A lot or a little?
The parents' guide to what's in this movie.
What parents need to know
Parents need to know that this romantic comedy is definitely of the crude, hard-R variety. While there are no graphic sex scenes, there are some nearly naked shots of three characters; constant discussion of sex, positions, and history; and a few mostly clothed shots of couples in bed together. Because the conversation about sex is so candid and the accompanying language so risque (the words "f--k," "s--t," "d--k" are said frequently, as are the various euphemisms for genitalia), this isn't the kind of romantic comedy that even high school-aged teens might be ready to see. Despite the raunchy humor, there's one good message in the film: that someone should love you for who you are, no matter how many romances are in your past.
- Parents say
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What's the story?
After breaking up with her boyfriend and losing her job, Ally Darling (Anna Faris) reads a Marie Claire article that changes her life. Ally is convinced that if she sleeps with more than 20 men (she's currently at 19), she'll never find the man of her life, so she decides to track down her 19 former lovers to see if they've changed enough to rekindle a romance. To aid in the man-hunting, Ally strikes a deal with her handsome lothario neighbor, Colin (Chris Evans), the kind of womanizer who prefers to love 'em and leave 'em after a one-night stand. In exchange for Colin's tracking abilities, Ally will let him use her place as an escape the mornings after his conquests. As they look for Ally's exes, the neighbors develop a friendship that could be more ... if Ally weren't so obsessed with her "number."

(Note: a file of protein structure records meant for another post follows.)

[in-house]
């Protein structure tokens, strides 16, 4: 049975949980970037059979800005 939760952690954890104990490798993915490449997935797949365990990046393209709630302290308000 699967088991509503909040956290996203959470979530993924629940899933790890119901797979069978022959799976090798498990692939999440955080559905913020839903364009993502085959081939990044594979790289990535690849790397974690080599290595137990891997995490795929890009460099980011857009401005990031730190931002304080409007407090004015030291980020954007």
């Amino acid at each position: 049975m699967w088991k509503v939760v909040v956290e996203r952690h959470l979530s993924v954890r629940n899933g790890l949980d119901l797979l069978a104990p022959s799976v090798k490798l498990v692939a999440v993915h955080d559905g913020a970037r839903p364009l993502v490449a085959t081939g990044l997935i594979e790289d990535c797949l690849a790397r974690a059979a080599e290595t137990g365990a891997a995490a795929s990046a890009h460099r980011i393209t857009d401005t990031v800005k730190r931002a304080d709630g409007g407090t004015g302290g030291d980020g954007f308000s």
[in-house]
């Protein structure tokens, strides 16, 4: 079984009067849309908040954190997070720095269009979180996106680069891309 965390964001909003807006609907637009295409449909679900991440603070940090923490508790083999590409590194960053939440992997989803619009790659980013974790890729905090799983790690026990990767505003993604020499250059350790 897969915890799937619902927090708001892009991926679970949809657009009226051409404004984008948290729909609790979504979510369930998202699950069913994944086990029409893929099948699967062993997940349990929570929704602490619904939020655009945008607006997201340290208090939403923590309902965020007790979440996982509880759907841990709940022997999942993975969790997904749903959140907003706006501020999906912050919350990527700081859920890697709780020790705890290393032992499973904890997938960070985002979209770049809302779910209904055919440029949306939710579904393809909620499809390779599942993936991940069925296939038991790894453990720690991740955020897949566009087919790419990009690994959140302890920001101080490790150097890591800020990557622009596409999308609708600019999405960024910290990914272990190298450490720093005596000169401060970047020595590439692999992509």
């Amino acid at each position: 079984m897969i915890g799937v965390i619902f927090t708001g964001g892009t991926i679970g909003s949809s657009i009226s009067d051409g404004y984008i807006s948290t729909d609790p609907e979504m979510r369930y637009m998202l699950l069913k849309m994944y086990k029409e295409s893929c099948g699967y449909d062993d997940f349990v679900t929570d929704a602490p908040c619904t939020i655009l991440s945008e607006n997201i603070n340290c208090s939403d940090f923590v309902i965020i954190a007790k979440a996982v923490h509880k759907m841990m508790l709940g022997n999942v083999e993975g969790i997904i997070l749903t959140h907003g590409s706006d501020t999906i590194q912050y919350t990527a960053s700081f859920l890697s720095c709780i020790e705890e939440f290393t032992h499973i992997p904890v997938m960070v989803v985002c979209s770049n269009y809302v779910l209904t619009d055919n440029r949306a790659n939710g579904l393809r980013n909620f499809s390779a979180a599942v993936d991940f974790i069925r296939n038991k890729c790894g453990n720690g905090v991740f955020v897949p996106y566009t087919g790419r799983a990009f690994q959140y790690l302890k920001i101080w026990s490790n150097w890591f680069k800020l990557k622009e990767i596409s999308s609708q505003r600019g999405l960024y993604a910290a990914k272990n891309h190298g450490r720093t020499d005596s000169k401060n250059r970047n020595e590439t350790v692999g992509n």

Is it any good?
Faris has natural comedy timing and talent that's deserving of a movie as critically acclaimed as Bridesmaids, but instead she executive produced this star vehicle that's forgettable and crass. Sure, Bridesmaids is raunchy, but in that Judd Apatow way that means there's a touching story of friendship and love at its core. So while Faris deserves props for willingly putting herself in cringe-worthy situations that other beautiful young actresses would vainly steer clear of, WHAT'S YOUR NUMBER? doesn't showcase her comedic gifts so much as show off the fact that women can speak as candidly (although still not as crudely) about sex as men.
One of the worst parts of the film is that it wastes the presence of so many great actors as Ally's exes. Andy Samberg, Anthony Mackie, Thomas Lennon, Martin Freeman, Dave Annable, and even Faris' own husband Chris Pratt have unfunny cameos that seem sloppily edited or, in the case of Samberg, exist more in the trailer than in the final cut of the movie. Evans is believably attractive as Colin (and what a change from his chaste superhero Captain America), but the character is a complete cliché. It would have been preferable for him to be a serial monogamist who was for some reason less experienced than Ally but still accepted her double-digit past. It's just too predictable -- and easy -- for a player way into the "300s" to think nothing about Ally's "20," and the disparity enforces the idea that a guy can be 10 times as promiscuous as a girl and it somehow equals out. Yes, the "I love you just the way you are" is sweet, but it's wrapped in a sadly distasteful comedy that isn't worthy of its stars.
Talk to your kids about ...
Families can talk about the double standard involved with this movie's premise. Would this movie even work if the protagonist were a man? Why is a woman's "number" more controversial than a man's? Is this a positive message to send young women?
How does the movie portray Ally's various relationships? How do they compare to her relationship with Colin? Does the fact that she and Colin are friends before they become romantic make a difference? Teens: Do you know couples who started out as friends first? What are some other movies featuring a friends-to-more story?
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